posted by tinydancer at 10:58 PM on January 5 [11 favorites]


Probably some fields care about this more than others, but I'd just use years on your resume, not months, and if there's still a gap say you were helping a sick relative, consulting, learning a new skill, covid something-something — whatever throwaway thing. Or maybe don't even mention it all. The idea that you must account for every moment of your life to an employer is nuts, frankly.
posted by Violet Blue at 12:05 AM on January 6 [8 favorites]


I was in this position for half-a-year. How the hell do I frame this?

When it's not immediate, and you've got another opportunity in front of you it will be less difficult to respond. You have left because of a mismatch between their expectations of you, and what you were looking for in a job. As it happens, their expectations were for a miracle worker, and you were looking for a semblence of normality, but you don't need to spell out that level of detail. For the purposes of interviewing, it's just a mismatch and you are not the first person in the world to have given a job 6 months and decided it wasn't right. Also, interviewers you want to work for will want to know that you are the right person to fill their vacancy, not the gossip around why you left another organisation.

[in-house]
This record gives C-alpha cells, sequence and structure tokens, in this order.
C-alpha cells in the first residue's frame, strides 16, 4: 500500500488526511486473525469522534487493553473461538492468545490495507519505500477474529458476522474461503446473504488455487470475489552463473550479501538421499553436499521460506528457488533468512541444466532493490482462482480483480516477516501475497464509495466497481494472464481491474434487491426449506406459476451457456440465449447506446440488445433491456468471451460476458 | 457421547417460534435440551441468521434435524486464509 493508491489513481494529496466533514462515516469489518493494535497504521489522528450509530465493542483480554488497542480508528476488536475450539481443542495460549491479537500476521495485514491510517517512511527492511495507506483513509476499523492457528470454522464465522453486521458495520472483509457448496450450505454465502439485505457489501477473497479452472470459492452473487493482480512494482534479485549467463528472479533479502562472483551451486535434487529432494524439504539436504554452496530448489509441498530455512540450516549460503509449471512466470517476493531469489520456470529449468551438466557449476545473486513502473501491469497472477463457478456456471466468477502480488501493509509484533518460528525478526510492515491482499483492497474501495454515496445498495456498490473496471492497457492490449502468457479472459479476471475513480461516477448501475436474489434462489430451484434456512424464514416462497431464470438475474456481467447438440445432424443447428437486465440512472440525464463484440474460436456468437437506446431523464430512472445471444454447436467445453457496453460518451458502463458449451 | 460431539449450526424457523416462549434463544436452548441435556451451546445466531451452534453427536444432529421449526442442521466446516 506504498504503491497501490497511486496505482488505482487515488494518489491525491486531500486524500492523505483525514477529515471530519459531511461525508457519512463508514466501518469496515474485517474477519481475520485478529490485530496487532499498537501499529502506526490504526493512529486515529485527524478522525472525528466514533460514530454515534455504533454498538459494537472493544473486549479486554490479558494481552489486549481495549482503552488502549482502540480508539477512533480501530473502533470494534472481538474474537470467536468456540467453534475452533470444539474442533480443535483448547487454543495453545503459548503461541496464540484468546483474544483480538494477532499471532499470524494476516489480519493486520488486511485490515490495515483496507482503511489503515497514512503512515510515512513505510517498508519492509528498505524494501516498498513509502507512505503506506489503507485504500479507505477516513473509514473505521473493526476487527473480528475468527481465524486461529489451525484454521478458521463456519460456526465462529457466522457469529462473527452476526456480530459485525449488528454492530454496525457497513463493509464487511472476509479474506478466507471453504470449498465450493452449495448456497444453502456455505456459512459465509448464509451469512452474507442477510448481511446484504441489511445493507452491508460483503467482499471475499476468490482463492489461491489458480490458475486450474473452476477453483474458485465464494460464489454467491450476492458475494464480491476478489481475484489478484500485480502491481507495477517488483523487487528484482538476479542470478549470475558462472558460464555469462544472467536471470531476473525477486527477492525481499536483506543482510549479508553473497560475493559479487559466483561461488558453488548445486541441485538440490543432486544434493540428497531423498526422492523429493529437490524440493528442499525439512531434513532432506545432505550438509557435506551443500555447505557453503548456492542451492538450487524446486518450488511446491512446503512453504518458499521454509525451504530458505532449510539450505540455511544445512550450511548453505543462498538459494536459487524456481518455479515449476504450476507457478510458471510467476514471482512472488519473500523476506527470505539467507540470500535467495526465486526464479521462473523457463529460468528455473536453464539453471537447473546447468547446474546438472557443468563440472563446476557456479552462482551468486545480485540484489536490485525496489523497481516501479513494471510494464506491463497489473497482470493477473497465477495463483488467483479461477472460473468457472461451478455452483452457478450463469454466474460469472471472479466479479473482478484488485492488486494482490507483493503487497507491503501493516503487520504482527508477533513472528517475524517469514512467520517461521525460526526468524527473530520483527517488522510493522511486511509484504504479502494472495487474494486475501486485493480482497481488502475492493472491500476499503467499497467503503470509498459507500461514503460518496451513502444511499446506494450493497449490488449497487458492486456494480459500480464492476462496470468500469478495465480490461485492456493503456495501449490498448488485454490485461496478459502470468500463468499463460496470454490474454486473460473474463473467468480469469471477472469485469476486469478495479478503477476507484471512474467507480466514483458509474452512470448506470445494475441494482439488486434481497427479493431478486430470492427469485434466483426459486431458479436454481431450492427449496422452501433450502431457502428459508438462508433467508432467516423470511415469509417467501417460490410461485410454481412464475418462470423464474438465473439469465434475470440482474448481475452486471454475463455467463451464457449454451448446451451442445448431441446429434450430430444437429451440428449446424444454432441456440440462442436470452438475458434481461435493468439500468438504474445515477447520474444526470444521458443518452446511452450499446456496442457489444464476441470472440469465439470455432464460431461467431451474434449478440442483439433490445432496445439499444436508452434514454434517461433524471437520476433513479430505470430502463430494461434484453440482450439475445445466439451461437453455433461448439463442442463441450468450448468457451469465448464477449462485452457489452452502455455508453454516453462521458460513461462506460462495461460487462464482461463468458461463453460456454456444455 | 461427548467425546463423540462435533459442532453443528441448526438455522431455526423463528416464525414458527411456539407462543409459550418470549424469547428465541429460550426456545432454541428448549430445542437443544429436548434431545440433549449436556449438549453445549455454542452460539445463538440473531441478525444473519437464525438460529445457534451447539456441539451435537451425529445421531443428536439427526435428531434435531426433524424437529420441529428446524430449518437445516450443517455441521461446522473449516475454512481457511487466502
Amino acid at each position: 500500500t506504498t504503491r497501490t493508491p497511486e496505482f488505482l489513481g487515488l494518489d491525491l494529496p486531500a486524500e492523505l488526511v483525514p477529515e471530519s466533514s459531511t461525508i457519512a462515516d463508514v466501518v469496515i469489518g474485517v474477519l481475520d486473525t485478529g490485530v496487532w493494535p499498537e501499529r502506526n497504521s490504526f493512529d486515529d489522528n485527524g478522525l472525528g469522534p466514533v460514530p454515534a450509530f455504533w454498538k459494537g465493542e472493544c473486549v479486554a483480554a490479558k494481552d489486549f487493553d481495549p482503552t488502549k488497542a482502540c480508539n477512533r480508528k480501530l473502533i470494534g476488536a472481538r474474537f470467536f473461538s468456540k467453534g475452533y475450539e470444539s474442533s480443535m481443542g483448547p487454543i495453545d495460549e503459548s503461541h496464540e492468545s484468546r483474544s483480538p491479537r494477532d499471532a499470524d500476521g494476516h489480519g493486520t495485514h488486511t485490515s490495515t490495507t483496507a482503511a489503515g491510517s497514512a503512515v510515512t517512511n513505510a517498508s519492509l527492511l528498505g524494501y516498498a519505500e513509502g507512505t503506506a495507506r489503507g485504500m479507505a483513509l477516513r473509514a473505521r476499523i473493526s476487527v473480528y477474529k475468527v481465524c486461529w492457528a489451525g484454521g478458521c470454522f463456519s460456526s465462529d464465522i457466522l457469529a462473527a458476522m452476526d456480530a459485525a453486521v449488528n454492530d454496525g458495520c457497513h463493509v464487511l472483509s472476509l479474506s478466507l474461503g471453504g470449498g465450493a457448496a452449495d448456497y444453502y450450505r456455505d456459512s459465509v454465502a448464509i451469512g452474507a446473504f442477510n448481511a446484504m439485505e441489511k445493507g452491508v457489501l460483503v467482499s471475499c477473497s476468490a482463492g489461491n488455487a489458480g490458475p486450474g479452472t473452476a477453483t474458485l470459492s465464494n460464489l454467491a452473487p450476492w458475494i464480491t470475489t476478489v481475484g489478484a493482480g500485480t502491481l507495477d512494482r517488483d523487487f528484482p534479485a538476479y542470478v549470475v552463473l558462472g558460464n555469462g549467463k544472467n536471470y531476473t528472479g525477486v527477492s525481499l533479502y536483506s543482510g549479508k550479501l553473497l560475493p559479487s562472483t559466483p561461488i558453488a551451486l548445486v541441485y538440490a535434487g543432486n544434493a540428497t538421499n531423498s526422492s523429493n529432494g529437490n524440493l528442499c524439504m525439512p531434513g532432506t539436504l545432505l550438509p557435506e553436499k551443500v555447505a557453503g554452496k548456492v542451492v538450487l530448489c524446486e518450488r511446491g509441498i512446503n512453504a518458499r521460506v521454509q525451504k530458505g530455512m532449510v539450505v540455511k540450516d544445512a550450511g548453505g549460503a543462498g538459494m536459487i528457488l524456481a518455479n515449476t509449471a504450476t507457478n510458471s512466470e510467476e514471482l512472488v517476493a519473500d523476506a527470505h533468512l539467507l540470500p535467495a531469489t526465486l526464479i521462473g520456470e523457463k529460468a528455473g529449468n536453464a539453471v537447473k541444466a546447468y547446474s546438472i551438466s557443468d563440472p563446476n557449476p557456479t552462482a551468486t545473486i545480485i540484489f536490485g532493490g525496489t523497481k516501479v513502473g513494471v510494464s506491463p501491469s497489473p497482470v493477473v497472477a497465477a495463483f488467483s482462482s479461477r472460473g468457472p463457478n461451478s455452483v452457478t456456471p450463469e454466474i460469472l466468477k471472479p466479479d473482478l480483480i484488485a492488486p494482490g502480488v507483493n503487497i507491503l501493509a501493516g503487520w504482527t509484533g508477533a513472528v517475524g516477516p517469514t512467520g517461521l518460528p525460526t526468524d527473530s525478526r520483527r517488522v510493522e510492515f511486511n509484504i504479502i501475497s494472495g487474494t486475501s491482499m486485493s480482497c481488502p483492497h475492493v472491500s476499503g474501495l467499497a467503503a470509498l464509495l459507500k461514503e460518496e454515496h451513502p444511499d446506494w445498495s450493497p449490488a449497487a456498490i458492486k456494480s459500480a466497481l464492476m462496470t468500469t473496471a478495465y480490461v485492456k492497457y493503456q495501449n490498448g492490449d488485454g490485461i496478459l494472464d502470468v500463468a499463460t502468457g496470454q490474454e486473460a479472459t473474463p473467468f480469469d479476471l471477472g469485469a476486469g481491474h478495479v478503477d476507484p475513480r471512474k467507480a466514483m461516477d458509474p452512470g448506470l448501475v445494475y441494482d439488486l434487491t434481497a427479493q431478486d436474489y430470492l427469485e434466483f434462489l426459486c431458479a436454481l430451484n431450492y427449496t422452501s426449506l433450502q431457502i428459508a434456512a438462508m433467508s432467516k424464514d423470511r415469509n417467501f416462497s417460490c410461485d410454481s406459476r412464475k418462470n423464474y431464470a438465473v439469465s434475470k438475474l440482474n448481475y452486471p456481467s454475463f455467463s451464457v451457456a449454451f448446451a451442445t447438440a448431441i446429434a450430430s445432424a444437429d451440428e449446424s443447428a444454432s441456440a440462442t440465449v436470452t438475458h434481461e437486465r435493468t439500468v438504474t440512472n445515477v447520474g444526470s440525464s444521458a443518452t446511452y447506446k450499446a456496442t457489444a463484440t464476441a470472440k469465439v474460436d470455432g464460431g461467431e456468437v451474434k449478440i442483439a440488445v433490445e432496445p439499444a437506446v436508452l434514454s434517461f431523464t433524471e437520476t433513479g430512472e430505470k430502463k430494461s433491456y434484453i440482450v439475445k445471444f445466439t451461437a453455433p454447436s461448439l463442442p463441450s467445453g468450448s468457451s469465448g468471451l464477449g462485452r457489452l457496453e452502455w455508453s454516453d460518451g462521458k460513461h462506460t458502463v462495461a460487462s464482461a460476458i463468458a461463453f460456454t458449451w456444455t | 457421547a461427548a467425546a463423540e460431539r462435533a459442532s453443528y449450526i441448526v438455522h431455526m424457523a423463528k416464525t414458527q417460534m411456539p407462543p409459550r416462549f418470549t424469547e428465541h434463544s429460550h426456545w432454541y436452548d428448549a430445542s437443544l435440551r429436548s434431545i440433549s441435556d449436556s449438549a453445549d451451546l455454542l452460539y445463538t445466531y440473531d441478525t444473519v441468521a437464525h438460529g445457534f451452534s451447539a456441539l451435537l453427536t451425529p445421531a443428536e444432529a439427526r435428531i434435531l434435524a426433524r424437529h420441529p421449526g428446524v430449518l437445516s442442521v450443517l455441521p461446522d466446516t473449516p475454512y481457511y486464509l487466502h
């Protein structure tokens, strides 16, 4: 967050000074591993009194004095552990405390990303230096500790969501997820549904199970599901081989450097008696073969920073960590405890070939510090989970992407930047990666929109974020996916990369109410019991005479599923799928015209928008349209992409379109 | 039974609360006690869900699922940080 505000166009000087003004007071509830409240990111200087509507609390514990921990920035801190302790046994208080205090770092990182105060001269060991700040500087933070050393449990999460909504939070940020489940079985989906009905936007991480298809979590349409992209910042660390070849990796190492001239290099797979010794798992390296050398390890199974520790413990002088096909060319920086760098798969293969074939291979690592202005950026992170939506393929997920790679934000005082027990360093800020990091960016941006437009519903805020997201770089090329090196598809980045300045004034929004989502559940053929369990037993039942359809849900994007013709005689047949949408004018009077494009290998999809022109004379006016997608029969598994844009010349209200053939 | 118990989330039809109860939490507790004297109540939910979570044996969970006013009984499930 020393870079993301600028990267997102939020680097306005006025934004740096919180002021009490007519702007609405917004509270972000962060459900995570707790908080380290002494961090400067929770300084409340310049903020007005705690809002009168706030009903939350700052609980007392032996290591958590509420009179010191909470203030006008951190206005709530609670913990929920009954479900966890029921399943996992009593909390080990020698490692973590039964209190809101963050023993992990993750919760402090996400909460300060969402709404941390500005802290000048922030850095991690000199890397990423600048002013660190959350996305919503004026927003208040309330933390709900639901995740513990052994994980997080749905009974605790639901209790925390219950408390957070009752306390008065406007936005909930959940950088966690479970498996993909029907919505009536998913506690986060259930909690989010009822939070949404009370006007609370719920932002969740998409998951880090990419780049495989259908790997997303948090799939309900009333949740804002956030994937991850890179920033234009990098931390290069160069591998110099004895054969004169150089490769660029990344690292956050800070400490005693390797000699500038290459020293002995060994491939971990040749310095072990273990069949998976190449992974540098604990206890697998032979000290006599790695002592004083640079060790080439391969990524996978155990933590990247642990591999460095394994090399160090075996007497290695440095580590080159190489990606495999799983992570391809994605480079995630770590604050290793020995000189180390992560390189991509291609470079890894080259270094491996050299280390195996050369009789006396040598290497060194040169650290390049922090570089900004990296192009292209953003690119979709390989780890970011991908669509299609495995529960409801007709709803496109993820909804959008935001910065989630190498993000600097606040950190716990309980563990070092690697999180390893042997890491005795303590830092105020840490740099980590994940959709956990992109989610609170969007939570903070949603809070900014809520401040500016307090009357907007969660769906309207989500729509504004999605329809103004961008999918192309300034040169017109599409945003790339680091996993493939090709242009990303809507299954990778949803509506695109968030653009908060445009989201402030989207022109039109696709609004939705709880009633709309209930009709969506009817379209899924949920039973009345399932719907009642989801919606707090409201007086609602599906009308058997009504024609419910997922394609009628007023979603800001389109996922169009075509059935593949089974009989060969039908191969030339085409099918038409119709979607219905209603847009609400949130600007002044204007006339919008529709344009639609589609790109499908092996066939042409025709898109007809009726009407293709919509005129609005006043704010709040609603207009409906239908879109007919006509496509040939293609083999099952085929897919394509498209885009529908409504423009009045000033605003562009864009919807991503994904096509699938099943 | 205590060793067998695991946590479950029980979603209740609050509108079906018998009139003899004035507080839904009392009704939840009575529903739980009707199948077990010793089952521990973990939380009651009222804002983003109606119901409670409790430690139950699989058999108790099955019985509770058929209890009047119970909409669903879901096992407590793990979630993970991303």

Take a couple of days, and then start applying for jobs that look interesting and viable in both libraries and other fields that you are interested in. Keep your options open and see what offers you are made.

As I said the other day, I think a 6 month job you have just left is long enough that you do need to include it. Maybe not forever but for now. This is a good time in the wider economy to have just upped and left a job, and a good time to be looking for a new job.
posted by plonkee at 3:38 AM on January 6 [3 favorites]


People leave jobs all the time, for all sorts of reasons. If you have good references from other positions, you're fine. Future employers probably won't even ask or care that much- a 6 month position on a CV isn't unusual and might just look like a short term/contract role. If asked why you left (which you probably won't be) you can say as suggested above something like "It wasn't a great fit for me and I want to pursue a role more in line with my career goals." Then pivot to why you are interested in the job you are applying for.